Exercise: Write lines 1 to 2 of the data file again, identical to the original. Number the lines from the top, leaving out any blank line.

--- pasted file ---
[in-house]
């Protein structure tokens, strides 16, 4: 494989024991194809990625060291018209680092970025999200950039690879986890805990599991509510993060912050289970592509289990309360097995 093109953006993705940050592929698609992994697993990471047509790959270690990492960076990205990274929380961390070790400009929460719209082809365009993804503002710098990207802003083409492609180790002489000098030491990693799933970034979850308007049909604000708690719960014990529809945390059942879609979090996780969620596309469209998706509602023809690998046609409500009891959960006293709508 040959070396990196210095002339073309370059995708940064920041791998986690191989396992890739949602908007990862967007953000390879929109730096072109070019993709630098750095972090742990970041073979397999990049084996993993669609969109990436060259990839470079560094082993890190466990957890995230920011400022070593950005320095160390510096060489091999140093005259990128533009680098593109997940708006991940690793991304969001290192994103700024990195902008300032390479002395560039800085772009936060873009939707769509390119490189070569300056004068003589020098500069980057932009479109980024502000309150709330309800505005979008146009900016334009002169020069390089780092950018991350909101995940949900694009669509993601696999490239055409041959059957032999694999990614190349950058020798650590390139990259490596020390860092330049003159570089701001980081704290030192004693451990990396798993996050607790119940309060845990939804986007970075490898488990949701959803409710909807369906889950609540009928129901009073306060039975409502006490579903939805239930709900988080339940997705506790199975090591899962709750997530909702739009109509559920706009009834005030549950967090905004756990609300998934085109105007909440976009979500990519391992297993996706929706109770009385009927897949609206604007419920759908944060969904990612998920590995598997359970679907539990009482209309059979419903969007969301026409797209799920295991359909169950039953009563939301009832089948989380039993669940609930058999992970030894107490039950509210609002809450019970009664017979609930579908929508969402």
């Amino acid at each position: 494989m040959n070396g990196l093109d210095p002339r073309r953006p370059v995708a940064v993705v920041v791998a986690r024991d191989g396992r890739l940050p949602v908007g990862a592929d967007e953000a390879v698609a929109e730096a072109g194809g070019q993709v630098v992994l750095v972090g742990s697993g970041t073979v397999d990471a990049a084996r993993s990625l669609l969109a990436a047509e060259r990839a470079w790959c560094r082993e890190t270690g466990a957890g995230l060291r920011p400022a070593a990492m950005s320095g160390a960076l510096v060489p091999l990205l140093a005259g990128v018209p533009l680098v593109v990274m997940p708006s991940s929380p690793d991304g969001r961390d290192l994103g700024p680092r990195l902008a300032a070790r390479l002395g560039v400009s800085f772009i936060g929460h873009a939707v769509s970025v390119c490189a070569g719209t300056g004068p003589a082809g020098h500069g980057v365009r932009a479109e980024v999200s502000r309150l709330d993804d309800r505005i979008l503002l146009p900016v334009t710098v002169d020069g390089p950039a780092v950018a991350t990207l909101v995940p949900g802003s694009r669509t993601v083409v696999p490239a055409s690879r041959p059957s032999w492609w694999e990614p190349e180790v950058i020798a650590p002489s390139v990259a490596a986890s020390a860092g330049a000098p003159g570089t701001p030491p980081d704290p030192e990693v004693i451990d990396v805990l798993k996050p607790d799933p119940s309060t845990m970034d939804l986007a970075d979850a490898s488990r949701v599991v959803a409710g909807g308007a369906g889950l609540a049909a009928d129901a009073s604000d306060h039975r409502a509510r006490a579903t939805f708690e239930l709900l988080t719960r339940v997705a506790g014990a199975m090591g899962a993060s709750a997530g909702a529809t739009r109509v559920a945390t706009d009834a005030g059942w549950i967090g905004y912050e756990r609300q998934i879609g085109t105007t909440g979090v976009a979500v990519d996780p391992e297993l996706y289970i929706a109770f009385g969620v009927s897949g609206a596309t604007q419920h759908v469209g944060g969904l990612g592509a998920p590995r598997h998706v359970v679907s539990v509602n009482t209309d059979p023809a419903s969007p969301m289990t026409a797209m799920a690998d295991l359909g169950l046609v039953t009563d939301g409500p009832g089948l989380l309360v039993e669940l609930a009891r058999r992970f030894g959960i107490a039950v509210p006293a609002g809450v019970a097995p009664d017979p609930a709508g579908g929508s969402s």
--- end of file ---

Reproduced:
[in-house]
């Protein structure tokens, strides 16, 4: 494989024991194809990625060291018209680092970025999200950039690879986890805990599991509510993060912050289970592509289990309360097995 093109953006993705940050592929698609992994697993990471047509790959270690990492960076990205990274929380961390070790400009929460719209082809365009993804503002710098990207802003083409492609180790002489000098030491990693799933970034979850308007049909604000708690719960014990529809945390059942879609979090996780969620596309469209998706509602023809690998046609409500009891959960006293709508 040959070396990196210095002339073309370059995708940064920041791998986690191989396992890739949602908007990862967007953000390879929109730096072109070019993709630098750095972090742990970041073979397999990049084996993993669609969109990436060259990839470079560094082993890190466990957890995230920011400022070593950005320095160390510096060489091999140093005259990128533009680098593109997940708006991940690793991304969001290192994103700024990195902008300032390479002395560039800085772009936060873009939707769509390119490189070569300056004068003589020098500069980057932009479109980024502000309150709330309800505005979008146009900016334009002169020069390089780092950018991350909101995940949900694009669509993601696999490239055409041959059957032999694999990614190349950058020798650590390139990259490596020390860092330049003159570089701001980081704290030192004693451990990396798993996050607790119940309060845990939804986007970075490898488990949701959803409710909807369906889950609540009928129901009073306060039975409502006490579903939805239930709900988080339940997705506790199975090591899962709750997530909702739009109509559920706009009834005030549950967090905004756990609300998934085109105007909440976009979500990519391992297993996706929706109770009385009927897949609206604007419920759908944060969904990612998920590995598997359970679907539990009482209309059979419903969007969301026409797209799920295991359909169950039953009563939301009832089948989380039993669940609930058999992970030894107490039950509210609002809450019970009664017979609930579908929508969402």